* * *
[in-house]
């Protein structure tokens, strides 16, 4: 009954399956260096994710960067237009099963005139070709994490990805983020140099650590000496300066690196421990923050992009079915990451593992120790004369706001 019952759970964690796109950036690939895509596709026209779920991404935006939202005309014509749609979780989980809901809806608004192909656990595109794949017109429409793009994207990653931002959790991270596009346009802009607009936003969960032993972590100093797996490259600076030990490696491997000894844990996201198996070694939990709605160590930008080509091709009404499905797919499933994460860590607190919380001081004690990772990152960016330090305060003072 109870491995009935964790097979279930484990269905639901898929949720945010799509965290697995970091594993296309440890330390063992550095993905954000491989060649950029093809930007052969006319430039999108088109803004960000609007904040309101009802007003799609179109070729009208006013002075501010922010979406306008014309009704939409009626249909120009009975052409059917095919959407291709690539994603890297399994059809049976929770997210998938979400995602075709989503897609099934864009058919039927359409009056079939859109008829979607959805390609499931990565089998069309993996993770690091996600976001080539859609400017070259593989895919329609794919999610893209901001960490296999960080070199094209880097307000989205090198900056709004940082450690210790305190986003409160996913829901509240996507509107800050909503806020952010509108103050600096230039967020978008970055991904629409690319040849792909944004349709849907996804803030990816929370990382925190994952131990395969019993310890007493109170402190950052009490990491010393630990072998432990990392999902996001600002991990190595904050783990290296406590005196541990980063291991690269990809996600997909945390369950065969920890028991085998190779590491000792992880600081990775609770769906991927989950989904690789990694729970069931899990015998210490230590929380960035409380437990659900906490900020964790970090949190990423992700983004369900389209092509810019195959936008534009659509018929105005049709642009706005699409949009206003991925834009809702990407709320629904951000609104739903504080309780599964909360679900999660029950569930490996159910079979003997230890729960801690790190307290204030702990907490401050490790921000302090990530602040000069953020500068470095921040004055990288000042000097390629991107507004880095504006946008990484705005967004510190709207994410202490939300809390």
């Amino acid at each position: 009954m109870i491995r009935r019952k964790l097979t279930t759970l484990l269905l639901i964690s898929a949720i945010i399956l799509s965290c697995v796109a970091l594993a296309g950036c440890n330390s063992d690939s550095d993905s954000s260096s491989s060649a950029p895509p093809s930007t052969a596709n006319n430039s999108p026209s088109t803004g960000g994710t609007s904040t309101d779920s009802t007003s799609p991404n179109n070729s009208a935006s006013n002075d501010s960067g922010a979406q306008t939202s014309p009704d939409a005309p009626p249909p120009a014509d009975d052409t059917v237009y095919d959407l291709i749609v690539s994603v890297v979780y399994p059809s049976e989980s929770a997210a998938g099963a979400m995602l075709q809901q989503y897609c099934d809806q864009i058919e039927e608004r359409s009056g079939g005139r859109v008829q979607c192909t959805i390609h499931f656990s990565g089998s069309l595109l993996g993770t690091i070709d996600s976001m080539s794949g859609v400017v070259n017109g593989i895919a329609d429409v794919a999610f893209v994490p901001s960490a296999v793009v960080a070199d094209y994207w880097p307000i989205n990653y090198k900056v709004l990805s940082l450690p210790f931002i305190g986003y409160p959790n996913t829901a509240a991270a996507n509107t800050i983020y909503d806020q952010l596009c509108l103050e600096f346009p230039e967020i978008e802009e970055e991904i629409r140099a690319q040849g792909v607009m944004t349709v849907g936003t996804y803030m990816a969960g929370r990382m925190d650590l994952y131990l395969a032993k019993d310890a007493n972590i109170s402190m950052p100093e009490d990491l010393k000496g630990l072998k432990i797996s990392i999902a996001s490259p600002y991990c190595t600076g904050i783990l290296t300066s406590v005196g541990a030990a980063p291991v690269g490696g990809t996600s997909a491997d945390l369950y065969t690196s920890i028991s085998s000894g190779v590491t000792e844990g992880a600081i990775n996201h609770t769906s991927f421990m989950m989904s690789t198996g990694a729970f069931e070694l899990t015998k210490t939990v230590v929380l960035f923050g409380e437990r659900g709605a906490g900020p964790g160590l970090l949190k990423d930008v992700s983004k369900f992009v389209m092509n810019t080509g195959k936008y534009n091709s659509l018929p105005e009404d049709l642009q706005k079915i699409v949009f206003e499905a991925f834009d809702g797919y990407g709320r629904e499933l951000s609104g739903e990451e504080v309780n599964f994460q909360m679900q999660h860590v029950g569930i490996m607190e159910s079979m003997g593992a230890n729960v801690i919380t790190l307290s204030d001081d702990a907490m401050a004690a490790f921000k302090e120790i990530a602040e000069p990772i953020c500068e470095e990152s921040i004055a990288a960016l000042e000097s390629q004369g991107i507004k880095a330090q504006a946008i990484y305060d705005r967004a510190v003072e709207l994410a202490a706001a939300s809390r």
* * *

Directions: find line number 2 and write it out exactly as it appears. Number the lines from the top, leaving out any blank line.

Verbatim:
């Protein structure tokens, strides 16, 4: 009954399956260096994710960067237009099963005139070709994490990805983020140099650590000496300066690196421990923050992009079915990451593992120790004369706001 019952759970964690796109950036690939895509596709026209779920991404935006939202005309014509749609979780989980809901809806608004192909656990595109794949017109429409793009994207990653931002959790991270596009346009802009607009936003969960032993972590100093797996490259600076030990490696491997000894844990996201198996070694939990709605160590930008080509091709009404499905797919499933994460860590607190919380001081004690990772990152960016330090305060003072 109870491995009935964790097979279930484990269905639901898929949720945010799509965290697995970091594993296309440890330390063992550095993905954000491989060649950029093809930007052969006319430039999108088109803004960000609007904040309101009802007003799609179109070729009208006013002075501010922010979406306008014309009704939409009626249909120009009975052409059917095919959407291709690539994603890297399994059809049976929770997210998938979400995602075709989503897609099934864009058919039927359409009056079939859109008829979607959805390609499931990565089998069309993996993770690091996600976001080539859609400017070259593989895919329609794919999610893209901001960490296999960080070199094209880097307000989205090198900056709004940082450690210790305190986003409160996913829901509240996507509107800050909503806020952010509108103050600096230039967020978008970055991904629409690319040849792909944004349709849907996804803030990816929370990382925190994952131990395969019993310890007493109170402190950052009490990491010393630990072998432990990392999902996001600002991990190595904050783990290296406590005196541990980063291991690269990809996600997909945390369950065969920890028991085998190779590491000792992880600081990775609770769906991927989950989904690789990694729970069931899990015998210490230590929380960035409380437990659900906490900020964790970090949190990423992700983004369900389209092509810019195959936008534009659509018929105005049709642009706005699409949009206003991925834009809702990407709320629904951000609104739903504080309780599964909360679900999660029950569930490996159910079979003997230890729960801690790190307290204030702990907490401050490790921000302090990530602040000069953020500068470095921040004055990288000042000097390629991107507004880095504006946008990484705005967004510190709207994410202490939300809390």